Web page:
LOA: 30'-1" (9.17 m)
LOD: 28'-1" (8.56 m)
DWL: 22'-8 1/2" (6.92 m)
Beam: 9'-9" (2.97 m)
Draft (Keel): 18" (457 mm)
Displacement: 8,500 lbs. (3856 kg)
Fuel Capacity: 185 gals. (700 L)
Water Capacity: 25 gals. (95 L)
Deadrise: 15 degrees
Freeboard (Fwd): 64" (1626 mm)
Freeboard (Aft): 42" (1067 mm)
Power: Sterndrive/Outboard/Inboard

28' Pilothouse

Years ago, when I worked for Sport-Craft Boats, we built a model called the 270 Fishmaster Sport. This boat had been in production for decades and was very popular with charter captains on the Great Lakes. I thought quite a bit about what I would do to the boat when I redesigned it in the future. Unfortunately, Sport-Craft never had the money to redesign the boat. But the ideas I developed stayed in the back of my head, waiting for me to have the time to put them on paper. The 28' Pilothouse is the manifestation of those ideas.

The 28' Pilothouse hull features a sweeping sheer and generous freeboard to insure good seakeeping and a dry ride. While her entry is relatively fine, her deadrise aft is a moderate 15 degrees for added stability and efficiency. She has wide chine flats angled down at a 5 degree angle to help throw spray down and out. One of the reasons for the high bow is to help hide the height of the pilothouse. I always thought the 270 Sport looked a little ungainly as her topsides were so large in proportion to her hull. It didn't affect her performance, just her appearance. I think the 28' Pilothouse looks pretty well balanced. The added freeboard forward will also make her much less likely to bury her bow in a short, steep sea while slow trolling.

Profile Drawing of 28' Pilothouse Her construction is fairly typical for a production boat of this size. She has a solid glass hull bottom with foam or balsa cored topsides. Her stringers will be fiberglass laid up in molds and tabbed into the hull. Her frames will be foam cored and glassed in after the stringers. She will be built with essentially 3 major pieces, the hull, deck and pilothouse. The forward windshield would be glued into a molded recess in the pilothouse, while the side windows would be framed to allow those windows to open for ventilation. Two large deck hatches can be installed in her pilothouse top for added ventilation and getting some sun.

Power can be from a number of sources. I am showing the layout drawings for the sterndrive version as I thought it worked out better. This same basic layout could also be used for a bracket mounted outboard version. A 300 hp outboard would probably push her over 35 knots. Twin 200 hp outboards would make her really rocket along. The sterndrive could be either a Mercruiser or Volvo. An inboard version has also been worked out, but it does tend to eat into the space available in the pilothouse. Another possibility, and maybe the best option of all, is to move the inboard engine aft and connect it by a jackshaft to a sterndrive. A jackshaft arrangement would have all the performance features of the sterndrive, while maintaining the fishability of the inboard.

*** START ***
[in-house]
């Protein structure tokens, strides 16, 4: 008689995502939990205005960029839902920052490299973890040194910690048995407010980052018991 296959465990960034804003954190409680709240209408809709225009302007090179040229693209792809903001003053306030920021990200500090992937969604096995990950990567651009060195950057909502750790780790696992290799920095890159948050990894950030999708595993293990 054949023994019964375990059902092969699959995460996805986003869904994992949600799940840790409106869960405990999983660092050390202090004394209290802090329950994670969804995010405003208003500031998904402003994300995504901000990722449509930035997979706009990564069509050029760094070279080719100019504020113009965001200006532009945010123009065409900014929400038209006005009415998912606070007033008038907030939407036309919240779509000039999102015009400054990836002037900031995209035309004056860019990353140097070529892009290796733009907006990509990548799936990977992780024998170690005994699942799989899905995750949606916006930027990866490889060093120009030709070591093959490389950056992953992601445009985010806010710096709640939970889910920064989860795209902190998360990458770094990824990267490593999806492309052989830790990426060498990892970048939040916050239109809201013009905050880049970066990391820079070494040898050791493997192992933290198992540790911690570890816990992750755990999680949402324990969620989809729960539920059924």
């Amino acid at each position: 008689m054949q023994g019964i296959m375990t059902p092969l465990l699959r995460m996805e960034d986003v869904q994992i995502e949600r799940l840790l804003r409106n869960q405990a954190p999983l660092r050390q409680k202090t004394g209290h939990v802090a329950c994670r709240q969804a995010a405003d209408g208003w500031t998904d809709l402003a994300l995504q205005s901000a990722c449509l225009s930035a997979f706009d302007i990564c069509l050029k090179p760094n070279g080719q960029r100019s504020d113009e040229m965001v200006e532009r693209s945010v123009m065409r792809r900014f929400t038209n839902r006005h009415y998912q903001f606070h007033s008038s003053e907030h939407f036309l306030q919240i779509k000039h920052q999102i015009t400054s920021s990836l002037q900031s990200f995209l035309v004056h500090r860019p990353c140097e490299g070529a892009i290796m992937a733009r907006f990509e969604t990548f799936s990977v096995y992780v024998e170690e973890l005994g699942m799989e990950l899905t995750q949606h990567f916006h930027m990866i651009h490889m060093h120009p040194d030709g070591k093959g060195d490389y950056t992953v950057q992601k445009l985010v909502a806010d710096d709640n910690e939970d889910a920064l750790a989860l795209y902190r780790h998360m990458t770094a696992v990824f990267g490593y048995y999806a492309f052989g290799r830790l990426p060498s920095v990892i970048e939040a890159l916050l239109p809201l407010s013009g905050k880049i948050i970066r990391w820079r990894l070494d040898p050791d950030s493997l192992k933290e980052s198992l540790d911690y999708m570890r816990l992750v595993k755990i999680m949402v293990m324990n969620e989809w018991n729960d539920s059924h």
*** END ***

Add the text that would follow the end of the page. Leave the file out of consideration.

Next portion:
28' Pilothouse Deck Plan The deck layout is straightforward with an emphasis on fishing room. The aft end of the cockpit features two 38" long fish boxes molded into the cockpit sole outboard of the motor box. There is still ample room to fish all the way to the transom corners. The top of the transom incorporates a 52" long fish box and a large bait well. Under the hardtop on the port side is a 6' long seat box with storage below. The passenger seat is mounted to the forward end of the box. The starboard side has a similar box, but this one has a sink and drawers. The aft side is a seat with storage below. The helm seat is mounted on the forward end of the box. Between the boxes are two hatches for accessing large below deck storage areas as well as the water and waste tanks.

28' Pilothouse Interior Arrangement Up forward is a very simple cabin featuring a small galley with a refrigerator, sink and single burner stove to port. Most people will use her as a day boat, the galley never being used except as a second home tax write-off. The forward V-berth extends all the way down the starboard side. The aft end of the berth opens to a head below. It could be enclosed in its own compartment, but usually these things are too small to be much good on a boat this size. You also wouldn't have full standing headroom as the stringers need to be below the sole. Personally, I like the open feel of the cabin this way and will gladly give up the extra weight and claustrophobia a small head compartment would give me. Additional storage is available under the V-berth.

The 28' Pilothouse was designed as a production boat. To make her suitable for custom building would take quite a bit of redesign. I think the boat as currently drawn could sell in reasonable numbers in the Great Lakes, New England and the Pacific Northwest. She can also be built without the hardtop as an express style boat that would be more popular in the warmer areas of the country.

Study plans are available below as downloadable PDF files. These can be opened with any PDF reader, most people already have the free Adobe Reader installed. Please remember that these plans are the property of Smith Marine Design and should not be used for any purpose without my written consent.

Profile Drawing
Deck Layout
Arrangement Plan
Preliminary Sections